Art coupled with technology

Art coupled with technology


Creativity met technology at the recently concluded ‘2nd All India Digital Art Exhibition’ where more than 80 computer generated paintings of artists from all over the country were displayed.

Paintings on display at the digital art exhibition.

The 10-day exhibition was inaugurated at the ‘All India Fine Arts & Crafts Society’ (AIFACS) by eminent painter and Padma Shri recipient Anjolie Ela Menon.

Digital art, a general term used for making creative work through digital technology, has not been accepted by some senior artists. However, Ram V Sutar, president, AIFACS said that with each passing year, computers are becoming powerful and versatile which will be a boon to digital artists.

“Digital arts have almost gained universal acceptance. But no art gallery is focussing on this medium as it does on conventional methods of paintings such as oil, acrylic and water colour. But very soon India will make a mark in all the computer-related arts,” believed Ram.

Artists, who participated in the exhibition, too had a firm conviction in good future of digital art. Bijendra Kumar, whose artwork ‘Eco-friendly Portrait’ was on display at the exhibition, created a painting using ZBrush software. He said that creating an artwork using digital technology helps him make modifications as many times as he wants.

“While creating artwork in a conventional way, an artist has to make 80 per cent of the composition in mind before putting it on canvas and cannot undo his moves. But with digital technology, you can go back as many times as you want,” Bijendra informed.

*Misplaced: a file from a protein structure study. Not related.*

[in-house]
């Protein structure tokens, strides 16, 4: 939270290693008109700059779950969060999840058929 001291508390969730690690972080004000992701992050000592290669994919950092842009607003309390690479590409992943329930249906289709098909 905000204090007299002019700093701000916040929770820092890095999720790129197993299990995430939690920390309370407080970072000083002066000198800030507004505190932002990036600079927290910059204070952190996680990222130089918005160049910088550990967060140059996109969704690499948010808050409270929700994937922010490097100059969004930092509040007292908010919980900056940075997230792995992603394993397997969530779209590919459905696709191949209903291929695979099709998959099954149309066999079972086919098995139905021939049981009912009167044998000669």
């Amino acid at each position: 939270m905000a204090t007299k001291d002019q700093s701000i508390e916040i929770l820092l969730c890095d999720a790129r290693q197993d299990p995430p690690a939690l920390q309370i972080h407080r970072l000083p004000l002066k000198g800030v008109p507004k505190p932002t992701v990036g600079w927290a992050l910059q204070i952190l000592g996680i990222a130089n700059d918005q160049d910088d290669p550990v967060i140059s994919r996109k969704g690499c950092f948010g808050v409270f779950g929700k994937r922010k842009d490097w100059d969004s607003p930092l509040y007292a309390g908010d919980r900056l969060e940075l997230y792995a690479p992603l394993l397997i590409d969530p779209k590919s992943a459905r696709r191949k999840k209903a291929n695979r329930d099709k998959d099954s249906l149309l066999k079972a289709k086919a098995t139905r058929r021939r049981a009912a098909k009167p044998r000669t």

The medium of digital art has made its place in contemporary art scene but it is yet to be accepted as a strong medium of expression. “Experiments in digital or computer art started in 1950 in the United States and Germany.

But it took more than 10 years to exhibit computer-generated art in public galleries. Gradually, the digital art gained wider acceptance in the art world during the 90s. Now artists are using handy tools like personal computers, laptops, i-pad and tablets,” said Paramjeet Singh, acting chairman, AIFACS.

D S Kapoor, an artist and the principal of Government College of Art, Chandhigarh, said that the combination of art and technology can do wonders as the computer in itself is a big studio. He was not at all deterred by the cold attitude of senior artists towards digital art.

“When cameras first came, it was said that they are not creative. But gradually people realised that there is a human eye behind that camera which makes so many creative images. Similarly in the case of digital art, there is a human mind behind the computer that creates artwork,” expressed the principal, whose two paintings ‘Dream Land’ and ‘Mould of Mind’ were also on display at the exhibition.

The reasons why he embraced digital technology for creating artwork are millions of colours and tools available on computer which cannot be generated manually.

“Whatever we visualise and create through computer and various software is digital art. I believe that an artist can do much better on computer which offers greater possibilities of experimentation,” he summed up.